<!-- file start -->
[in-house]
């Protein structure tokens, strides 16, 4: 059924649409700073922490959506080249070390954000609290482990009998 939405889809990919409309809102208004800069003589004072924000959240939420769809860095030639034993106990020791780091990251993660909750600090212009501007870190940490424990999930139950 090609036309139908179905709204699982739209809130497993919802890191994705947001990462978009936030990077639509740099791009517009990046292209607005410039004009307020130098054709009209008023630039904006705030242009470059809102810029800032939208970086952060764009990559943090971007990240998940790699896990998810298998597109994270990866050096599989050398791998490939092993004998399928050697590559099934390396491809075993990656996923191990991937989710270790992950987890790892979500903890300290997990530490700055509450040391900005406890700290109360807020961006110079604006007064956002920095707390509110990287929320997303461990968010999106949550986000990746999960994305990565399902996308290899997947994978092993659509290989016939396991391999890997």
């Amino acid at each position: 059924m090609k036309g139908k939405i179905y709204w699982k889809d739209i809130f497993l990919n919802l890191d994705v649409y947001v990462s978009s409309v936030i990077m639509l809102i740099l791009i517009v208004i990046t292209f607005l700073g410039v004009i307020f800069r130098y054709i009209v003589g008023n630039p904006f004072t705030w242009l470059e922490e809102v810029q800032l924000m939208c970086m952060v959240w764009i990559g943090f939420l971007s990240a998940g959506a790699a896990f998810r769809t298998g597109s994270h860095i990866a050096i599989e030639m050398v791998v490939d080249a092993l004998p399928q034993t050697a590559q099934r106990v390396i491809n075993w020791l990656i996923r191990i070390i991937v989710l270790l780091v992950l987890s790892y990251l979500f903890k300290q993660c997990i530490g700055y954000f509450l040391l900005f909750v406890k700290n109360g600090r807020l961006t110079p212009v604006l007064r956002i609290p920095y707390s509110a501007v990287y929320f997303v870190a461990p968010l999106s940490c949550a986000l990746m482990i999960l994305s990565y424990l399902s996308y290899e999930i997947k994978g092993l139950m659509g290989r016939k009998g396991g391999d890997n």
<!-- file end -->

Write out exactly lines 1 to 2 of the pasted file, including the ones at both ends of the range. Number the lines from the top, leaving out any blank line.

[in-house]
């Protein structure tokens, strides 16, 4: 059924649409700073922490959506080249070390954000609290482990009998 939405889809990919409309809102208004800069003589004072924000959240939420769809860095030639034993106990020791780091990251993660909750600090212009501007870190940490424990999930139950 090609036309139908179905709204699982739209809130497993919802890191994705947001990462978009936030990077639509740099791009517009990046292209607005410039004009307020130098054709009209008023630039904006705030242009470059809102810029800032939208970086952060764009990559943090971007990240998940790699896990998810298998597109994270990866050096599989050398791998490939092993004998399928050697590559099934390396491809075993990656996923191990991937989710270790992950987890790892979500903890300290997990530490700055509450040391900005406890700290109360807020961006110079604006007064956002920095707390509110990287929320997303461990968010999106949550986000990746999960994305990565399902996308290899997947994978092993659509290989016939396991391999890997």